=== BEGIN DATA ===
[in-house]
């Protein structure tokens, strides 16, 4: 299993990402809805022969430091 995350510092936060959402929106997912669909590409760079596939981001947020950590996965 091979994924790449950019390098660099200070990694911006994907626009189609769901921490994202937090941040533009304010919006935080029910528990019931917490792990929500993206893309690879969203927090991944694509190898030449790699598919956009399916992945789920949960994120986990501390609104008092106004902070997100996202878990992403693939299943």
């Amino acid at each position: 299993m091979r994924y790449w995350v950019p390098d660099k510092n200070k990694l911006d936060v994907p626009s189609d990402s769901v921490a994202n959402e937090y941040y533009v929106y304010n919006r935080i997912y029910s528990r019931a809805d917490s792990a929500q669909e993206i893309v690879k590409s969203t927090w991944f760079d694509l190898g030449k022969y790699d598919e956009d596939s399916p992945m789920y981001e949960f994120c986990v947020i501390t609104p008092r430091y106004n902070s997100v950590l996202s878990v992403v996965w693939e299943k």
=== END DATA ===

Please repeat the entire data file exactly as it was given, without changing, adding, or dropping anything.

[in-house]
């Protein structure tokens, strides 16, 4: 299993990402809805022969430091 995350510092936060959402929106997912669909590409760079596939981001947020950590996965 091979994924790449950019390098660099200070990694911006994907626009189609769901921490994202937090941040533009304010919006935080029910528990019931917490792990929500993206893309690879969203927090991944694509190898030449790699598919956009399916992945789920949960994120986990501390609104008092106004902070997100996202878990992403693939299943």
């Amino acid at each position: 299993m091979r994924y790449w995350v950019p390098d660099k510092n200070k990694l911006d936060v994907p626009s189609d990402s769901v921490a994202n959402e937090y941040y533009v929106y304010n919006r935080i997912y029910s528990r019931a809805d917490s792990a929500q669909e993206i893309v690879k590409s969203t927090w991944f760079d694509l190898g030449k022969y790699d598919e956009d596939s399916p992945m789920y981001e949960f994120c986990v947020i501390t609104p008092r430091y106004n902070s997100v950590l996202s878990v992403v996965w693939e299943k």